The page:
With more than 75 billion devices and sensors using the Internet of Things (IoT) expected to be deployed by 2025, the insights from the data provided by IoT platforms and connectivity is rapidly reshaping the buildings we work and live in.
Today IoT devices are deployed in a wide array of smart buildings applications, solving real-world problems such as the ability for HVAC systems to self-adjust and optimize for energy efficiency to monitoring the use of office space, desks and even restrooms to make cleaning more efficient.
The deployment of IoT sensors and devices is enabling building owners and landlords to better monitor, manage and maintain vital building equipment, resulting in both improved tenant satisfaction and prolonging the life of valuable building equipment and assets.
Leveraging IoT infrastructure to realize value from legacy building assets
The majority of buildings today already have a plethora of unlocked data stored in equipment such as security cameras, rooftop chillers and HVAC systems.
By linking IoT devices to motors, robotics, cameras, and RFID tags owners can make buildings more efficient, safer, and comfortable while driving down operational costs.
The data from IoT devices is helping building owners to save money most notably lowering energy consumption. More building owners are using data from devices to identifying faults in equipment reducing the maintenance and repair costs and equipment downtime.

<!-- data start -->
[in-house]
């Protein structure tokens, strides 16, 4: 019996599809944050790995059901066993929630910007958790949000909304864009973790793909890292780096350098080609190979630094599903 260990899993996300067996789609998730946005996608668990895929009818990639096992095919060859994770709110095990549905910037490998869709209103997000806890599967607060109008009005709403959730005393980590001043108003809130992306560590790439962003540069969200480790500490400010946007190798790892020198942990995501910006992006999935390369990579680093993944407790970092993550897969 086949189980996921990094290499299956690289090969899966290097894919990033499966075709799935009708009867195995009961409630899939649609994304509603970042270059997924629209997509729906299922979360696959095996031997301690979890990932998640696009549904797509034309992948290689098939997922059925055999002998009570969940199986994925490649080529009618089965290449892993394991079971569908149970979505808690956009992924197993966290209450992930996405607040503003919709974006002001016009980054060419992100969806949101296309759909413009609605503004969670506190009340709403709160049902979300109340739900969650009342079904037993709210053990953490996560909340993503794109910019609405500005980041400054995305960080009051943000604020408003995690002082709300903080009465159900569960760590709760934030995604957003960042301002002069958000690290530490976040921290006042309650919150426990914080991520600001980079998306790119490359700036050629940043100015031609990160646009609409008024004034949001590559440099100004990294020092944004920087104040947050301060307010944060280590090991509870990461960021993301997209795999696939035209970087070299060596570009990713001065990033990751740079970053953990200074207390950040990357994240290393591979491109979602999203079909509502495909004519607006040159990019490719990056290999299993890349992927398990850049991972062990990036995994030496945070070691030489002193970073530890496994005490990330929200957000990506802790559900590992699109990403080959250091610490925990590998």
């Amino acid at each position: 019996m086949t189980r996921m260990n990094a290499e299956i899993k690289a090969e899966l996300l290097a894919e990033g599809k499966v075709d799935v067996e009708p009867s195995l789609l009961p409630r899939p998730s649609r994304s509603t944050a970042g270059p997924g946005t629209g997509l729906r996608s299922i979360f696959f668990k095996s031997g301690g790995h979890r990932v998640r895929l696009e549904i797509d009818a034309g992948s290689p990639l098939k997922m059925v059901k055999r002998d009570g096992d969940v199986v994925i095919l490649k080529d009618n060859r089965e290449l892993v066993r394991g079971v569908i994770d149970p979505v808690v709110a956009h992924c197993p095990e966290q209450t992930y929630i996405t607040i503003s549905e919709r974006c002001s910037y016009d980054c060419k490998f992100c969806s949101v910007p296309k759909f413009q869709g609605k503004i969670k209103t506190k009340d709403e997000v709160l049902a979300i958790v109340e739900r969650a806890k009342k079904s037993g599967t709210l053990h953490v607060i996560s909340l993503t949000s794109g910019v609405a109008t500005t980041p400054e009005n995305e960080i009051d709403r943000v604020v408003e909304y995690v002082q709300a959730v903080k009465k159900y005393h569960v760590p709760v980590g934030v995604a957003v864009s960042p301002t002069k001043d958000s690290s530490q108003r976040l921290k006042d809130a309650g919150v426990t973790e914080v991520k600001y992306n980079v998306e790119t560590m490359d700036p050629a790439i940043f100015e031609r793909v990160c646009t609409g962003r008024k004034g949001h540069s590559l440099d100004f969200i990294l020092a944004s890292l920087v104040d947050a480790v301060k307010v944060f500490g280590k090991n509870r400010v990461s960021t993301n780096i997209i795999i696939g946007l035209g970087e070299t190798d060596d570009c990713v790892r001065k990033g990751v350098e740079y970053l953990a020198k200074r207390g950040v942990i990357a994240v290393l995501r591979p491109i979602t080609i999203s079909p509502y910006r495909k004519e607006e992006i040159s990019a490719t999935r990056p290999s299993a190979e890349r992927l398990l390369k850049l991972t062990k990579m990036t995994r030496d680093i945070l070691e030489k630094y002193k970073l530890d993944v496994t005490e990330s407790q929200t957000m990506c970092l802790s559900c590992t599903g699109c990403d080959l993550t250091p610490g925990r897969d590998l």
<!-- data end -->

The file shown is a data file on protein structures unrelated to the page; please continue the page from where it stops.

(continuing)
IoT devices are also enabling owners to make significant strides in reducing facilities management and labor costs by monitoring recycle and trash bins by optimizing cleaning and janitorial schedules.
IoT devices, smart building apps improve tenant experience
The newfound connectivity and efficiency provided by the IoT devices is also creating service capabilities that can improve tenant satisfaction and occupants experience.
Building applications are becoming a common feature is many commercial real estate buildings.
More building owners are using IoT-enabled sensors and devices to provide occupants with safety, traffic and weather information while allowing occupants them to self-manage lighting and temperature control from their smartphones.
While smart building apps improve occupant experience, the data they collect is also helping building owners to improve their net operating incomes and demand higher rents.
Landlords today are increasingly using data from smart building apps such as foot traffic and occupant use patterns collected to competitive differentiate their properties when marketing to prospective tenants.
Breaking down silos to unlock the value of data
However, many of these advantages are locked and remain unrealized in siloed systems. Unlocking the full potential of an IoT solution requires bringing together or integrating disparate systems to reduce complexity.
For example, to achieve substantial energy savings, a building manager needs to be able to coordinate and analyze data from disparate systems such lights, electrical equipment, HVAC and even monitor which entry and exit doors are being used most often by occupants.
In the example above analyzing data from a single system may not result in finding the core reason for high energy costs or enable building managers to design a suitable solution.